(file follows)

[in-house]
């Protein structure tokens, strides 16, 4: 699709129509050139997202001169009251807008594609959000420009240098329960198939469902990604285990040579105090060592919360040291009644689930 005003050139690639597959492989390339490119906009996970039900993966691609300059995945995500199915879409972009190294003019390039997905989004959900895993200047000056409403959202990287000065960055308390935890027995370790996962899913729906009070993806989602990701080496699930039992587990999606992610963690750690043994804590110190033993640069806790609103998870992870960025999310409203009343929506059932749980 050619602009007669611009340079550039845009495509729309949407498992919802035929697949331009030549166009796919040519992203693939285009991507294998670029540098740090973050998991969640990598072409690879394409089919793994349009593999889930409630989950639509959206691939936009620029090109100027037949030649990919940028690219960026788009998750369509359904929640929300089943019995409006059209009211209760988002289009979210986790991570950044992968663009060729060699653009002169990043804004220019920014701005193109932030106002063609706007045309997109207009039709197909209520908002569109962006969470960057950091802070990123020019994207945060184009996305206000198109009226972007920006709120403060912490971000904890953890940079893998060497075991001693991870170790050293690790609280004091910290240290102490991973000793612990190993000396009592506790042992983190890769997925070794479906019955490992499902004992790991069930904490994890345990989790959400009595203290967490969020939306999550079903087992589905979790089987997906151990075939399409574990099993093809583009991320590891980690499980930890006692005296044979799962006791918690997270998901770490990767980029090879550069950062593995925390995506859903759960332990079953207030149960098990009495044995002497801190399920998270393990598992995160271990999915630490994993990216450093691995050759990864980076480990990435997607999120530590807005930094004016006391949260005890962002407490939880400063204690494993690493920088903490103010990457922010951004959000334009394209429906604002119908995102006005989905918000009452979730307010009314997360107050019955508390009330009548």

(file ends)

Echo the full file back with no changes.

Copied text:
[in-house]
């Protein structure tokens, strides 16, 4: 699709129509050139997202001169009251807008594609959000420009240098329960198939469902990604285990040579105090060592919360040291009644689930 005003050139690639597959492989390339490119906009996970039900993966691609300059995945995500199915879409972009190294003019390039997905989004959900895993200047000056409403959202990287000065960055308390935890027995370790996962899913729906009070993806989602990701080496699930039992587990999606992610963690750690043994804590110190033993640069806790609103998870992870960025999310409203009343929506059932749980 050619602009007669611009340079550039845009495509729309949407498992919802035929697949331009030549166009796919040519992203693939285009991507294998670029540098740090973050998991969640990598072409690879394409089919793994349009593999889930409630989950639509959206691939936009620029090109100027037949030649990919940028690219960026788009998750369509359904929640929300089943019995409006059209009211209760988002289009979210986790991570950044992968663009060729060699653009002169990043804004220019920014701005193109932030106002063609706007045309997109207009039709197909209520908002569109962006969470960057950091802070990123020019994207945060184009996305206000198109009226972007920006709120403060912490971000904890953890940079893998060497075991001693991870170790050293690790609280004091910290240290102490991973000793612990190993000396009592506790042992983190890769997925070794479906019955490992499902004992790991069930904490994890345990989790959400009595203290967490969020939306999550079903087992589905979790089987997906151990075939399409574990099993093809583009991320590891980690499980930890006692005296044979799962006791918690997270998901770490990767980029090879550069950062593995925390995506859903759960332990079953207030149960098990009495044995002497801190399920998270393990598992995160271990999915630490994993990216450093691995050759990864980076480990990435997607999120530590807005930094004016006391949260005890962002407490939880400063204690494993690493920088903490103010990457922010951004959000334009394209429906604002119908995102006005989905918000009452979730307010009314997360107050019955508390009330009548």